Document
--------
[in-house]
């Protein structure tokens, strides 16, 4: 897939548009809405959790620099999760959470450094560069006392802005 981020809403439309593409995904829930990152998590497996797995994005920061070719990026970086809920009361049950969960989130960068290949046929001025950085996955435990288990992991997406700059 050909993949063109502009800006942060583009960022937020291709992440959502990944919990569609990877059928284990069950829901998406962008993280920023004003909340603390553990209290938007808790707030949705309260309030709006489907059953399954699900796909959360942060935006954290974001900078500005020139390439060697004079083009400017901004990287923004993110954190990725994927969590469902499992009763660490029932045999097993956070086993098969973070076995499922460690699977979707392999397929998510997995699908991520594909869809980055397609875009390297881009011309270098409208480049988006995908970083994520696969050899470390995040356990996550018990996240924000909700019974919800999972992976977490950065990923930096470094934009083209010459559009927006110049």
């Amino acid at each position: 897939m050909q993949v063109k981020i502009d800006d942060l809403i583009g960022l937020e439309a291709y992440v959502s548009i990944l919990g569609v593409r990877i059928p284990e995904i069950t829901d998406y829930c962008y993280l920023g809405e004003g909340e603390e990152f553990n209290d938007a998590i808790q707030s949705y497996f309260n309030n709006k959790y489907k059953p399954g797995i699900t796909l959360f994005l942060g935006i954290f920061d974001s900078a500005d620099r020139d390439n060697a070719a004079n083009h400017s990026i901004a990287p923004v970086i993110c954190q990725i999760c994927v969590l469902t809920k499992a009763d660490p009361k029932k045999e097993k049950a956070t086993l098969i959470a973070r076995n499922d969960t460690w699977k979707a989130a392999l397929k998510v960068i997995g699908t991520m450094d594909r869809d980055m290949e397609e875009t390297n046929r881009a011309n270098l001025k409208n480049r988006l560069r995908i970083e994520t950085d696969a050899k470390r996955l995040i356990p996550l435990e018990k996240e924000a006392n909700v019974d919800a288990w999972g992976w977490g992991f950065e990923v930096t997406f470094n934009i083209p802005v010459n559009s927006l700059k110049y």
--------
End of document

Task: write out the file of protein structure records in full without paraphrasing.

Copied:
[in-house]
């Protein structure tokens, strides 16, 4: 897939548009809405959790620099999760959470450094560069006392802005 981020809403439309593409995904829930990152998590497996797995994005920061070719990026970086809920009361049950969960989130960068290949046929001025950085996955435990288990992991997406700059 050909993949063109502009800006942060583009960022937020291709992440959502990944919990569609990877059928284990069950829901998406962008993280920023004003909340603390553990209290938007808790707030949705309260309030709006489907059953399954699900796909959360942060935006954290974001900078500005020139390439060697004079083009400017901004990287923004993110954190990725994927969590469902499992009763660490029932045999097993956070086993098969973070076995499922460690699977979707392999397929998510997995699908991520594909869809980055397609875009390297881009011309270098409208480049988006995908970083994520696969050899470390995040356990996550018990996240924000909700019974919800999972992976977490950065990923930096470094934009083209010459559009927006110049």
């Amino acid at each position: 897939m050909q993949v063109k981020i502009d800006d942060l809403i583009g960022l937020e439309a291709y992440v959502s548009i990944l919990g569609v593409r990877i059928p284990e995904i069950t829901d998406y829930c962008y993280l920023g809405e004003g909340e603390e990152f553990n209290d938007a998590i808790q707030s949705y497996f309260n309030n709006k959790y489907k059953p399954g797995i699900t796909l959360f994005l942060g935006i954290f920061d974001s900078a500005d620099r020139d390439n060697a070719a004079n083009h400017s990026i901004a990287p923004v970086i993110c954190q990725i999760c994927v969590l469902t809920k499992a009763d660490p009361k029932k045999e097993k049950a956070t086993l098969i959470a973070r076995n499922d969960t460690w699977k979707a989130a392999l397929k998510v960068i997995g699908t991520m450094d594909r869809d980055m290949e397609e875009t390297n046929r881009a011309n270098l001025k409208n480049r988006l560069r995908i970083e994520t950085d696969a050899k470390r996955l995040i356990p996550l435990e018990k996240e924000a006392n909700v019974d919800a288990w999972g992976w977490g992991f950065e990923v930096t997406f470094n934009i083209p802005v010459n559009s927006l700059k110049y």